Harold Alanen, the Canadian-born grandson of Finnish immigrants, is one of Thunder Bay’s modern-day historians—the stewards of history—who explore the landscape, collect and preserve an area’s archaeological record, record people’s history and then shares their research through presentations and writings.
Officially recognized by the Ontario government as an “amateur archaeologist,” his interest in the field stretches back to age 9 at Nolalu Public School when he held an authentic stone arrowhead a classmate had brought to school that had been found in a potato field owned by the student’s grandparents.
“From that day on, I searched cultivated fields, gardens, hiking trails, campsites, lake shores, river banks, and any other places where there was evidence of human activity,” said Alanen, a retired elementary school teacher and principal. “Most of the activities I did in the area, which is north of the Minnesota/Ontario border from Pigeon River to Northern Light Lake. It took close to 50 years before I discovered my own authentic stone arrowhead. It was on a beach on Northern Light Lake.”
Reading about the history of the area led to the discovery of habitation sites.
“I discovered a ‘workshop’ site north of Whitefish Lake that had been exposed by a logger’s bulldozer when he made a road to his bush lot,” recalled Alanen. “A lot of the evidence of former human activity that I have found has been campsites on lake shores and along portage trails.”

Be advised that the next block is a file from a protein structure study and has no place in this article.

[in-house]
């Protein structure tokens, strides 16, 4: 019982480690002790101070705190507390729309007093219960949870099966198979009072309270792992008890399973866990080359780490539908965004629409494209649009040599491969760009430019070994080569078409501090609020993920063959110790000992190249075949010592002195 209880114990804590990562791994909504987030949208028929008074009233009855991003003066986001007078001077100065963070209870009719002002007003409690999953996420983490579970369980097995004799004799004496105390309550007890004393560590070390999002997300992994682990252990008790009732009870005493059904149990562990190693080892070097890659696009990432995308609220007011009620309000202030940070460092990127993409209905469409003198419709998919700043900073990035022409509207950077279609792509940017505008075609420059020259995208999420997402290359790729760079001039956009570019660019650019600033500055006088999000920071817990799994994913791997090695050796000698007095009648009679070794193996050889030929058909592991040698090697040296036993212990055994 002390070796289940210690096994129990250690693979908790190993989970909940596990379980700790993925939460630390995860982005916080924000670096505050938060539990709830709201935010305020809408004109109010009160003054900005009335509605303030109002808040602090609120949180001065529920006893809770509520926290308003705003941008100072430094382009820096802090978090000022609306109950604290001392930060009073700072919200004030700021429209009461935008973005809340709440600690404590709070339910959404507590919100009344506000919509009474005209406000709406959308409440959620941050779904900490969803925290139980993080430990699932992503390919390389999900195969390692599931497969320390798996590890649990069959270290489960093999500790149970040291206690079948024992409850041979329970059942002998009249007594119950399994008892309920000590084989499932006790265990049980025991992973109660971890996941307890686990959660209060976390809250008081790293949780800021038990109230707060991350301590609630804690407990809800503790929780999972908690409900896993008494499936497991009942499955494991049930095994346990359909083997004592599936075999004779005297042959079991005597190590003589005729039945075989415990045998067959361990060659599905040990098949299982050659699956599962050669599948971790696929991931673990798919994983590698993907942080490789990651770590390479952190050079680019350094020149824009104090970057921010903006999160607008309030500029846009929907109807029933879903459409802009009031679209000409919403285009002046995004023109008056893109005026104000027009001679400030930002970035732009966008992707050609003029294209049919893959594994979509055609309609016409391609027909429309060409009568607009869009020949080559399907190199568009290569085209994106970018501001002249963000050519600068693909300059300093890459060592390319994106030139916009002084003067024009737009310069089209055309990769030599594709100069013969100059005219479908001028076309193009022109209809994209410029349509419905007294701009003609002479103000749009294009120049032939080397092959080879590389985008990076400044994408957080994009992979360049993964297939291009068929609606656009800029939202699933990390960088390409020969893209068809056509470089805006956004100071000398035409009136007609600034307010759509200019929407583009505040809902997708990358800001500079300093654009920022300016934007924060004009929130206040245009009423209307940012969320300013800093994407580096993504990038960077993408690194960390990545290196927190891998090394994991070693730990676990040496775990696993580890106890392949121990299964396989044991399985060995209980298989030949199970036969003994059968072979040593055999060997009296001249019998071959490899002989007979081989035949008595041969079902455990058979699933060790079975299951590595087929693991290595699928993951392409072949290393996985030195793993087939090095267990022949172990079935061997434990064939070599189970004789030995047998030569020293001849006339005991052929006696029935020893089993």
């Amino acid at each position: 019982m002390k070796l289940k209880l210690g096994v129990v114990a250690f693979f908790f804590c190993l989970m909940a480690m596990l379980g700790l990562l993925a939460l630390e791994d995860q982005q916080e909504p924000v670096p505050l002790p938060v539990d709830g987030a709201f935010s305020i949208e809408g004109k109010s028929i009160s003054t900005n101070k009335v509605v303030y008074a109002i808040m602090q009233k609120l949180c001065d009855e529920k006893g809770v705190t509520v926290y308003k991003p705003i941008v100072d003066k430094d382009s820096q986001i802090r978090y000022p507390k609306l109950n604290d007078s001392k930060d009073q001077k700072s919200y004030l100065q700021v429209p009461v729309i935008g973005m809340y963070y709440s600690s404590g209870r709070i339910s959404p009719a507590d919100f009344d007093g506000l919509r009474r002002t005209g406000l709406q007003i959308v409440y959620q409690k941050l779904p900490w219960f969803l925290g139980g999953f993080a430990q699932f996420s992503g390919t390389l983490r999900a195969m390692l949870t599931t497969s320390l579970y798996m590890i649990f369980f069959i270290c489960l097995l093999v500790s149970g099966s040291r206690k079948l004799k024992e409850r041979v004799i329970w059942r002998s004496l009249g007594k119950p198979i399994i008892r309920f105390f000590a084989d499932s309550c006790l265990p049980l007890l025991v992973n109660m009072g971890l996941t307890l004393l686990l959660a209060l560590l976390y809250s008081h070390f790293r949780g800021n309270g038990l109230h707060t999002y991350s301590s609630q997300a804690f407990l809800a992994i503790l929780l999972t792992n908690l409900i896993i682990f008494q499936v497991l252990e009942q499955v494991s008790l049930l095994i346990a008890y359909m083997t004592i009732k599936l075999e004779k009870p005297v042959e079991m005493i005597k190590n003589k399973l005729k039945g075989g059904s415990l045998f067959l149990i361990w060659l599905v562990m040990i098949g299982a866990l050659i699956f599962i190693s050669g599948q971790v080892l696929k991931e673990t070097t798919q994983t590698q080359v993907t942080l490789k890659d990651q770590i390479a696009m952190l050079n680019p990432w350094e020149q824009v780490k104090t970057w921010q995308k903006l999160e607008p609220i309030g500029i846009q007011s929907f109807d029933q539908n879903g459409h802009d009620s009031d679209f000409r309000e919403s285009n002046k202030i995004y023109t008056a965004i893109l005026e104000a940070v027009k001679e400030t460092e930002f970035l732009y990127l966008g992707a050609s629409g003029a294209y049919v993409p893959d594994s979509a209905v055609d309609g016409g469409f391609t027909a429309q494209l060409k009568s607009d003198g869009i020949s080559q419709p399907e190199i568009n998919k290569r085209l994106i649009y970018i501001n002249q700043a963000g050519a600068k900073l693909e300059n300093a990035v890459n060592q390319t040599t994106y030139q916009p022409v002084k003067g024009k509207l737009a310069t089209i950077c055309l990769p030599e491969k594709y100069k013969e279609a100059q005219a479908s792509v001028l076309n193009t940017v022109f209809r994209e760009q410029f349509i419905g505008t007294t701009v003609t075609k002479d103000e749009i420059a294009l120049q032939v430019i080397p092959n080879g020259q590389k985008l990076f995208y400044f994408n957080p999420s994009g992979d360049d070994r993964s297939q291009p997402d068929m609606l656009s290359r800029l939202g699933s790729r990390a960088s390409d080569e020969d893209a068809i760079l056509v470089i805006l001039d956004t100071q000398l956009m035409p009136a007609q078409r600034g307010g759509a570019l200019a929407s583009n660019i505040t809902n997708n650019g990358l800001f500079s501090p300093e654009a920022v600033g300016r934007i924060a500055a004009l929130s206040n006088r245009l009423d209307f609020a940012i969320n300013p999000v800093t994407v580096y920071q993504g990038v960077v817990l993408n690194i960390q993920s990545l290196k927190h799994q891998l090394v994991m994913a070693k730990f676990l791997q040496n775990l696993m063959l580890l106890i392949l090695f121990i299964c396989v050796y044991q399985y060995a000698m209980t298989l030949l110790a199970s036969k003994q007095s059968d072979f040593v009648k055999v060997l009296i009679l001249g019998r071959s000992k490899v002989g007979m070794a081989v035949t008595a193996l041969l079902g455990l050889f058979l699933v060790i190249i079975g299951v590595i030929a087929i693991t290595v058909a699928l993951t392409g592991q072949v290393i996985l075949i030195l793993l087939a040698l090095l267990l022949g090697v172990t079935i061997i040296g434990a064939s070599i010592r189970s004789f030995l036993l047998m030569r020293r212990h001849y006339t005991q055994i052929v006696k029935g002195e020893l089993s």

One of the most interesting relics of the past, its purpose still unknown, he found north of Whitefish Lake.
“Mysterious stone boxes with four sides and a lid, assembled out of flat rocks. The eleven boxes were on bare exposures of Canadian Shield bedrock, each about the size of an apple box and distributed over an area of many acres. The thick growth of moss and lichens on the stone structures indicated to me that they were very old.”
Another puzzling find was also near Whitefish Lake on bedrock.
“It was a series of petroglyphs, a portion of which included a seated human figure holding a flag standard,” says Alanen.
Alanen is part of a network of metal detectorists in Duluth, Two Harbors and Wisconsin specializing in searching for fur trade artifacts and raw copper artifacts. And each year, archaeological groups from Thunder Bay, Duluth, Two Harbors and Superior host the Lake Superior Archaeological Workshop, alternating sites between Thunder Bay and locations in Minnesota.
Well-known as a historian, he is the author of the best-selling book, They Came From All Around: A History of the 1,200 Square Mile Area From Nolalu to Northern Light Lake.
“I had been collecting and saving articles, photographs, artifacts, etc., from the area for many years before I thought about writing about it,” said Alanen. The book provides an extensive look at the area from the first people back 9,000 years to the European/Finnish immigrants arriving in the 1900s.
His research and writings have attracted world-wide interest. In 2016, Harold was invited to speak on Finnish settlers in Canada at an international conference in Finland